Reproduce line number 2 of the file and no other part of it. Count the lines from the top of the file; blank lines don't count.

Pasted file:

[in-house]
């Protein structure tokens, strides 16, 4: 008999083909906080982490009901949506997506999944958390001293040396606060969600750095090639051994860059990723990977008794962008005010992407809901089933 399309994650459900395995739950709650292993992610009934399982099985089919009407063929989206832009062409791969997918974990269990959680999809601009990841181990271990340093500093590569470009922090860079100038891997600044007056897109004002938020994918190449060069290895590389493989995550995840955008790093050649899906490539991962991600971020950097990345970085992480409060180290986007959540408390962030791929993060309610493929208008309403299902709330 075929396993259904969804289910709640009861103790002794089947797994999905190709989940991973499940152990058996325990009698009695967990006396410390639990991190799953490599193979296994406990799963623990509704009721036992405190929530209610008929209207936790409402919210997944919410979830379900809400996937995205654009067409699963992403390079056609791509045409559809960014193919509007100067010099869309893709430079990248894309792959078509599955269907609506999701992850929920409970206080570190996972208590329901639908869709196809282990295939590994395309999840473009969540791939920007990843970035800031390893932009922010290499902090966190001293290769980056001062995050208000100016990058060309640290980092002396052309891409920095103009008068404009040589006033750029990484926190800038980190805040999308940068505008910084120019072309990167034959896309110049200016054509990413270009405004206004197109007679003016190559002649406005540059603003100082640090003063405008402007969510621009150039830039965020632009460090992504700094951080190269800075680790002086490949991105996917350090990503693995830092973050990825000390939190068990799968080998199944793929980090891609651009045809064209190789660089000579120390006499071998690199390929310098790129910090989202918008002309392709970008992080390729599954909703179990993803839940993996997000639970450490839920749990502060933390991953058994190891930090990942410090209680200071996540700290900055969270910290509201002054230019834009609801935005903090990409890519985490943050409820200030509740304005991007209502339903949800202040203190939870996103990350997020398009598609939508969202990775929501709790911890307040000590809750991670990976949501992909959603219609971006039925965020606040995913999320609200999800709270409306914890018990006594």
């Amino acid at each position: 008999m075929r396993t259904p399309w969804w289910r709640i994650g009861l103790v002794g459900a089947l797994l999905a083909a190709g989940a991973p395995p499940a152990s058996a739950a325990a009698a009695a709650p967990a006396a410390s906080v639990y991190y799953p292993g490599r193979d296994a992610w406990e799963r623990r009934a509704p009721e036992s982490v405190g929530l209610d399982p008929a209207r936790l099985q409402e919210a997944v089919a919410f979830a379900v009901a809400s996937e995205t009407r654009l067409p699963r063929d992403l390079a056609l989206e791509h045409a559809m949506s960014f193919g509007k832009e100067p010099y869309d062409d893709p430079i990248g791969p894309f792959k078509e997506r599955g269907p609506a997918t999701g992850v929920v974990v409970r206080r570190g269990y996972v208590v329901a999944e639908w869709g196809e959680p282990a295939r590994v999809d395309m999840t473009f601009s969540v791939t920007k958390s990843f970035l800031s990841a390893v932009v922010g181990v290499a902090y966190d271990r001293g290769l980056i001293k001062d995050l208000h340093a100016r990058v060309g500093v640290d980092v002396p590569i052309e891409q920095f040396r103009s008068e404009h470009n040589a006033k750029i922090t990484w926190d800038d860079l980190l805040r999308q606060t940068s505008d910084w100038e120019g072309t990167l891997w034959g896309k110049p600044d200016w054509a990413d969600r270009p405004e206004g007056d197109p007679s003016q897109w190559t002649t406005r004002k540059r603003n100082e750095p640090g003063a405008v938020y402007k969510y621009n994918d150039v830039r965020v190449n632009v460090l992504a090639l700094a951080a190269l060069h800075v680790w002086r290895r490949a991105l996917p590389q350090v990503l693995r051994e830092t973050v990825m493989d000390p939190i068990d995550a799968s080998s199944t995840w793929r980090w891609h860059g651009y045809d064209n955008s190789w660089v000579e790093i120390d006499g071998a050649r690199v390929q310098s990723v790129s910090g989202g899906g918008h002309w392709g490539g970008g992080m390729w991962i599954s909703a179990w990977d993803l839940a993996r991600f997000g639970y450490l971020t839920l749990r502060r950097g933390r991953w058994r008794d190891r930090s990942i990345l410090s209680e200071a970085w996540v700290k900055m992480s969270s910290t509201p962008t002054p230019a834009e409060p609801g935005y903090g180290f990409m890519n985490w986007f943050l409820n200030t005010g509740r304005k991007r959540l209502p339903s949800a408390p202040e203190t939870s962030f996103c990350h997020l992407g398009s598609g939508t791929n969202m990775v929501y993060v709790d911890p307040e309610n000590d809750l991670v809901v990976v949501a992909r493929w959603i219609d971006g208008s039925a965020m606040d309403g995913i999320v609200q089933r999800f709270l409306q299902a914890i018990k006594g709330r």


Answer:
């Protein structure tokens, strides 16, 4: 008999083909906080982490009901949506997506999944958390001293040396606060969600750095090639051994860059990723990977008794962008005010992407809901089933 399309994650459900395995739950709650292993992610009934399982099985089919009407063929989206832009062409791969997918974990269990959680999809601009990841181990271990340093500093590569470009922090860079100038891997600044007056897109004002938020994918190449060069290895590389493989995550995840955008790093050649899906490539991962991600971020950097990345970085992480409060180290986007959540408390962030791929993060309610493929208008309403299902709330 075929396993259904969804289910709640009861103790002794089947797994999905190709989940991973499940152990058996325990009698009695967990006396410390639990991190799953490599193979296994406990799963623990509704009721036992405190929530209610008929209207936790409402919210997944919410979830379900809400996937995205654009067409699963992403390079056609791509045409559809960014193919509007100067010099869309893709430079990248894309792959078509599955269907609506999701992850929920409970206080570190996972208590329901639908869709196809282990295939590994395309999840473009969540791939920007990843970035800031390893932009922010290499902090966190001293290769980056001062995050208000100016990058060309640290980092002396052309891409920095103009008068404009040589006033750029990484926190800038980190805040999308940068505008910084120019072309990167034959896309110049200016054509990413270009405004206004197109007679003016190559002649406005540059603003100082640090003063405008402007969510621009150039830039965020632009460090992504700094951080190269800075680790002086490949991105996917350090990503693995830092973050990825000390939190068990799968080998199944793929980090891609651009045809064209190789660089000579120390006499071998690199390929310098790129910090989202918008002309392709970008992080390729599954909703179990993803839940993996997000639970450490839920749990502060933390991953058994190891930090990942410090209680200071996540700290900055969270910290509201002054230019834009609801935005903090990409890519985490943050409820200030509740304005991007209502339903949800202040203190939870996103990350997020398009598609939508969202990775929501709790911890307040000590809750991670990976949501992909959603219609971006039925965020606040995913999320609200999800709270409306914890018990006594």